How to Ferment Any Vegetable
A SIMPLE AND SATISFYING PROJECT TO RESIST FOOD AND FEED YOUR GUT
Food waste—which accounts for up to 40% of the food supply in the U.S.—is always something to be avoided, but the issue is particularly relevant during this time of limiting our trips to the grocery store and taking a critical eye to what we actually need (hint: that’s likely not 100 rolls of toilet paper).
These homebound days have many craving a domestic project. Instagram, we see your bountiful loaves of bread and raise you tangy, crisp, nutrient-rich fermented vegetables—a downtime endeavor with a nod to sustainability. This DIY method truly checks all the boxes: it prevents waste by extending the shelf life of fresh produce, whether you overbought in a moment of panic or have some veggies languishing in the fridge on the brink of spoilage, and is an easy way to up your intake of gut-friendly probiotics, which will support your all-important immune system and improve digestion.
- 4 cups of fresh, peeled vegetables, diced into chunks roughly the same size (for even fermentation). We like radishes, asparagus, peppers, broccoli, beets, and green beans, but use whatever you have
- 4 cups of filtered water
- 2 tablespoons sea salt
- Seasonings: garlic, dill, red chili flakes, basil, oregano, fennel—whatever you have on hand
- Fill a wide-mouth jar with cut vegetables, leaving about an inch of room at the top.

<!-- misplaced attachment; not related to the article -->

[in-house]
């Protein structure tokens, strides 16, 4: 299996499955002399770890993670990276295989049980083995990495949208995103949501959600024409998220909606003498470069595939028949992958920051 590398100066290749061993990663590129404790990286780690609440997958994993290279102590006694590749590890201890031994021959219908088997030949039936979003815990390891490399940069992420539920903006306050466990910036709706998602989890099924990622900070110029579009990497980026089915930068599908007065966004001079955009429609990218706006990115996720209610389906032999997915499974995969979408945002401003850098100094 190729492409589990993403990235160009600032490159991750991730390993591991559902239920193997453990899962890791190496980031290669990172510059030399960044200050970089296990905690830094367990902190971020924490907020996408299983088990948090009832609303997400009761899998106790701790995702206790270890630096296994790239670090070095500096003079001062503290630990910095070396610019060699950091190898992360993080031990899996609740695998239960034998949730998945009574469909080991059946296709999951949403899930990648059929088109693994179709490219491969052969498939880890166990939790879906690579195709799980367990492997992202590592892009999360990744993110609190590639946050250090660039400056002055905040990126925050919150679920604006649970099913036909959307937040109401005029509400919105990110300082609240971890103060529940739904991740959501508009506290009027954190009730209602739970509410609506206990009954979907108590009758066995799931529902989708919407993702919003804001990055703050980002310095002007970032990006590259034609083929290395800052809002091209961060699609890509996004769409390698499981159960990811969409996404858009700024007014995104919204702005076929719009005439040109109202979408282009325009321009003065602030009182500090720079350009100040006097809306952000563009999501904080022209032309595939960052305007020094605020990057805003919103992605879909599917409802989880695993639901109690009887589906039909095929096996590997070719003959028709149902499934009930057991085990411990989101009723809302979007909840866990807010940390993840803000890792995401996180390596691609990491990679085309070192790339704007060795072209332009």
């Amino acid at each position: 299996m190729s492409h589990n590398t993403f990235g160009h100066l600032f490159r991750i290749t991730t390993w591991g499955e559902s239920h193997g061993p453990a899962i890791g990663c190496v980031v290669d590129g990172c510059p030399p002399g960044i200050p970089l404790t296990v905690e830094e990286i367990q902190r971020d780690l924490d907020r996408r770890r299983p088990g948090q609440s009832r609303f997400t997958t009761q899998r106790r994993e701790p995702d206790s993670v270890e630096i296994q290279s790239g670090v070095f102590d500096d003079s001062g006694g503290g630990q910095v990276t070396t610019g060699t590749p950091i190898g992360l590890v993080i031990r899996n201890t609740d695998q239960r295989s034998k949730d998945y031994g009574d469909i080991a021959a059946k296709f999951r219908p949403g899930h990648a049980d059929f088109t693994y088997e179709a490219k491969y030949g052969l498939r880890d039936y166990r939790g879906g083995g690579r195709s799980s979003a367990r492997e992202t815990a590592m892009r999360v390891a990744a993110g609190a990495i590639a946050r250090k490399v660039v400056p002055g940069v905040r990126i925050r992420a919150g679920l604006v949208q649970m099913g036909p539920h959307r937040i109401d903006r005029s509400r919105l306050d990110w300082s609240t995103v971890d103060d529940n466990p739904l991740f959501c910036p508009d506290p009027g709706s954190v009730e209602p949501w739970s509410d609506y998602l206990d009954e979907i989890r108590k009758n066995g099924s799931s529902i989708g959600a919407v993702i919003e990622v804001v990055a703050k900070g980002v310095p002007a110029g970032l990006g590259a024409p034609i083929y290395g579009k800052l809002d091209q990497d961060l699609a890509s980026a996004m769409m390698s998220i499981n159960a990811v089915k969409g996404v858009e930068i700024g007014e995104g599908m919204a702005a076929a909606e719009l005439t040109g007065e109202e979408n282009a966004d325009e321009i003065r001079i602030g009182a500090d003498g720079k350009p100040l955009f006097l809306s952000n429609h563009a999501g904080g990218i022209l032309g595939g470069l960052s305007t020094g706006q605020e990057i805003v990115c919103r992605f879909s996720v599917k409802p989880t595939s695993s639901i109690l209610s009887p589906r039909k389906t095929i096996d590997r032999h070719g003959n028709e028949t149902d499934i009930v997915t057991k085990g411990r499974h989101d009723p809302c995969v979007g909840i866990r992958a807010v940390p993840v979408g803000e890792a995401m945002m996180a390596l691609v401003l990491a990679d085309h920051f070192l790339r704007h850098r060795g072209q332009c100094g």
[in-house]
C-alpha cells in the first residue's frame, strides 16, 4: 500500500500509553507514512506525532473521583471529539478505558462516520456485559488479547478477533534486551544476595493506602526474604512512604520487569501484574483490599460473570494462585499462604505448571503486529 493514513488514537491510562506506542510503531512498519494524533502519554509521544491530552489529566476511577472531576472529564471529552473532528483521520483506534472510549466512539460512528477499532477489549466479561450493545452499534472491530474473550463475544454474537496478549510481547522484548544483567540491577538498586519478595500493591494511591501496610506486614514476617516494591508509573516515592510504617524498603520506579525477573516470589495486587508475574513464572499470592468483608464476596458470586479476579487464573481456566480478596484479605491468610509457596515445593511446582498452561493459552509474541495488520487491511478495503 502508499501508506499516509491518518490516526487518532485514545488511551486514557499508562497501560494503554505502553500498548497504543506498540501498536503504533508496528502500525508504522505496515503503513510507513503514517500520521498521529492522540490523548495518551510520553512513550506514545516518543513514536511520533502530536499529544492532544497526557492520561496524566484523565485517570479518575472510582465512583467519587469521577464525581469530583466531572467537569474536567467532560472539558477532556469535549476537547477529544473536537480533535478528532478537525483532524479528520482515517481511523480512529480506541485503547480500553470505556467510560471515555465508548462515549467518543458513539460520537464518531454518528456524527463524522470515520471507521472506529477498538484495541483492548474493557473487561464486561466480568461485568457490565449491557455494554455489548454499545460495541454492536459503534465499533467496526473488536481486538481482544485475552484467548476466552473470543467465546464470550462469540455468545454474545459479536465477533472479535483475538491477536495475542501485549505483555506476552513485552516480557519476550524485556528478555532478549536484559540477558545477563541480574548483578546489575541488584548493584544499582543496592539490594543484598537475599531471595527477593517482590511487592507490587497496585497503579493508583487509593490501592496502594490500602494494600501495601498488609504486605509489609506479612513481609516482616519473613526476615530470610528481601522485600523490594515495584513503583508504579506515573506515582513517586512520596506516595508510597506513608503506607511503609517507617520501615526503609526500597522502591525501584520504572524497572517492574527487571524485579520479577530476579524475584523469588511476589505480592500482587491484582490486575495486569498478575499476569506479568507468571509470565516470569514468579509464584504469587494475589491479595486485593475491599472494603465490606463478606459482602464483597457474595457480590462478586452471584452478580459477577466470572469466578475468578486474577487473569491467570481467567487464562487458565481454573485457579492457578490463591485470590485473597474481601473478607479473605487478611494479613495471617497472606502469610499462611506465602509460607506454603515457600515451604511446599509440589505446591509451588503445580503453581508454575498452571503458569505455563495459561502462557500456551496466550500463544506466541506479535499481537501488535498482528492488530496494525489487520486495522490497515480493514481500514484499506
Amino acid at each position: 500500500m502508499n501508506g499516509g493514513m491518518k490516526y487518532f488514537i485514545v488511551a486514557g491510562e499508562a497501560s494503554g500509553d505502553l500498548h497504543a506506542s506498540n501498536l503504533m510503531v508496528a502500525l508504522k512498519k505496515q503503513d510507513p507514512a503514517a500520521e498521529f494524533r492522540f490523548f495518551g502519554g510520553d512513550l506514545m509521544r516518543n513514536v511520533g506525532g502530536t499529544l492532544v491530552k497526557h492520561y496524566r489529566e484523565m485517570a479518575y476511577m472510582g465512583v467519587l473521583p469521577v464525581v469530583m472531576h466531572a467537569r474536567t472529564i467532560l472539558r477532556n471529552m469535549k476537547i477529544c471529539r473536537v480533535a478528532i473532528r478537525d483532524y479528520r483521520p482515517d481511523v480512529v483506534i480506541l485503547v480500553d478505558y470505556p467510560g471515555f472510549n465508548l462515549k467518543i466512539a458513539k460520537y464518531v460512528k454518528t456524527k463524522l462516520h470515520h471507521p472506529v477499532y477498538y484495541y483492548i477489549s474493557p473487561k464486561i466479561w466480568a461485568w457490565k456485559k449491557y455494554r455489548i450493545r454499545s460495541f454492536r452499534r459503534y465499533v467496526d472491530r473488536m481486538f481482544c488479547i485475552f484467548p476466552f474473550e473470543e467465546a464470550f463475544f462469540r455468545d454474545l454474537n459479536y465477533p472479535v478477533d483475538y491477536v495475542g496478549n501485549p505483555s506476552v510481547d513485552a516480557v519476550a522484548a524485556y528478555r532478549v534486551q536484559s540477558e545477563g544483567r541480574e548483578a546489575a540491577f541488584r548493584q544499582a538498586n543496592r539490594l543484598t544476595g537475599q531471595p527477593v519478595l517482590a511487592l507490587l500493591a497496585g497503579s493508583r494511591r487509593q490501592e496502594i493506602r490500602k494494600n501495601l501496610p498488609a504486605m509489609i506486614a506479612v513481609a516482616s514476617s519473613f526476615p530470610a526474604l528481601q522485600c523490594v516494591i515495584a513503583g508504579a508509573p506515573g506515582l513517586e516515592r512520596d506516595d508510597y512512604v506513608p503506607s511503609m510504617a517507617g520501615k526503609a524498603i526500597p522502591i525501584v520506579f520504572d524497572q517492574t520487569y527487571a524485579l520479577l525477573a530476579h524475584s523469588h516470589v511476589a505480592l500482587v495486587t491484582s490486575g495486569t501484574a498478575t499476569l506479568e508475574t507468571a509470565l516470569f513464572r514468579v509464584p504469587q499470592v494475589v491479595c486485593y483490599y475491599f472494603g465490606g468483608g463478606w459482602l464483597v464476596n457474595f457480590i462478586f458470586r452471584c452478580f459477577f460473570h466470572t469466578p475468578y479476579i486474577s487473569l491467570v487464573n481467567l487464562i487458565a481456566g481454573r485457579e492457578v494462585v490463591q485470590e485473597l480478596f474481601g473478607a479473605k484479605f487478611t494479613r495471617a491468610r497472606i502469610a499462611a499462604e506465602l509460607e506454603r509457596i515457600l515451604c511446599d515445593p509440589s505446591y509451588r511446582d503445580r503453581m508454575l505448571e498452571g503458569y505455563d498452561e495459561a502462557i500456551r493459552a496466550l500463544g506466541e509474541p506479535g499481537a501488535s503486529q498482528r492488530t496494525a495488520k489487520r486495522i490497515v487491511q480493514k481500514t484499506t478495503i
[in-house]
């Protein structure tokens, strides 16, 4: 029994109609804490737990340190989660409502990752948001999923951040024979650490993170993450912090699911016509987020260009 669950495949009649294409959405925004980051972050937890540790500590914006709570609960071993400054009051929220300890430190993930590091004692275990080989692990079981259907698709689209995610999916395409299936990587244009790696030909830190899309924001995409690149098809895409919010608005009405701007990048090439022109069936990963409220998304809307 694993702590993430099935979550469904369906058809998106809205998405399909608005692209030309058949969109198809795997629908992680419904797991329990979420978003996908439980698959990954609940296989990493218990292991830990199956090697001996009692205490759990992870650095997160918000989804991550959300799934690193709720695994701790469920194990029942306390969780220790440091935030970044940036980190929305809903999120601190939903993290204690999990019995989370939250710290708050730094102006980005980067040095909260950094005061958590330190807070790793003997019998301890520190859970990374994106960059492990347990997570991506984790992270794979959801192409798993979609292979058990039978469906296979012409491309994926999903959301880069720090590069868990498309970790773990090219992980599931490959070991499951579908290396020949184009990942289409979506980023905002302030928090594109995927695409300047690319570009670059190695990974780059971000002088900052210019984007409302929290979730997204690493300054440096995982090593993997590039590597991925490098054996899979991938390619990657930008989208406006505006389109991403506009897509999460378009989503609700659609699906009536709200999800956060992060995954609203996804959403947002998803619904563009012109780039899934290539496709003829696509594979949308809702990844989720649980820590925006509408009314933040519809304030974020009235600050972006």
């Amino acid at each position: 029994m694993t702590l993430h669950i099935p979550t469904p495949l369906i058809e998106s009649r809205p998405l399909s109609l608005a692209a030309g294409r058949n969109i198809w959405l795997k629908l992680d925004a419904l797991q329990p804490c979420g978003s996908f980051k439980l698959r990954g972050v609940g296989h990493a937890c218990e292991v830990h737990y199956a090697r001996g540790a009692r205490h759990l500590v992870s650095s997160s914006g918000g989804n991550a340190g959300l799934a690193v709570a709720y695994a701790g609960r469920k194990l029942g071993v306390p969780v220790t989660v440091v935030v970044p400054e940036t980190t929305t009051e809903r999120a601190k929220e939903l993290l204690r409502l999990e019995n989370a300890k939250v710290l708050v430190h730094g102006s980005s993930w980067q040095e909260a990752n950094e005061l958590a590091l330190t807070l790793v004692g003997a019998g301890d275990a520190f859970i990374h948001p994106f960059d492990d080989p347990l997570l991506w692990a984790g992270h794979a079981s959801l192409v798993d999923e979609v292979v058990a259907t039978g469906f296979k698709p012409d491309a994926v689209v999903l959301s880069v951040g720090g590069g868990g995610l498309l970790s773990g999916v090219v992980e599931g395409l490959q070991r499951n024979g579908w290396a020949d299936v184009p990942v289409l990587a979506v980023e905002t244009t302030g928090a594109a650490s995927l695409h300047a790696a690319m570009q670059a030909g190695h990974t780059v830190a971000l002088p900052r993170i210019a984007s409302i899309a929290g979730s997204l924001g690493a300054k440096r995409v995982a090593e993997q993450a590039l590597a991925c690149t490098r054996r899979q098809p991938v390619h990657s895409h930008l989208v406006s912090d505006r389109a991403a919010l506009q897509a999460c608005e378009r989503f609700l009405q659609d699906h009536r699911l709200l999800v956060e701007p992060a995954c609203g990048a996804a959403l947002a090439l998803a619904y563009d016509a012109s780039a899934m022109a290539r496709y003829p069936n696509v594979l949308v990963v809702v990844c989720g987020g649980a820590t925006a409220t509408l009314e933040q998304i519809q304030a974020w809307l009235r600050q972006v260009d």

- Add the seasonings of your choice.
- In a separate bowl, mix the water and salt until the salt has completely dissolved.
- Pour the water-and-salt mixture (brine) into the mason jar, covering the vegetables.
- Place a fermentation weight (or a dish or smaller jar) within the jar of vegetables, to weigh everything down and keep it submerged.
- Cover the jars with something breathable, like a coffee filter and a rubber band, or several layers of cheesecloth.
- Leave your vegetables to ferment for two to three days, ideally in a space that is 70-75 degrees F. Check daily to make sure that the vegetables are below the brine.
- By day two or three, taste-test one vegetable. Once the flavor is to your liking, place an air-tight seal on the jar, remove the weight, and place the jar in the fridge. Use it as a topping on salads, sandwiches, grain bowls, pasta, or enjoy straight from the jar.
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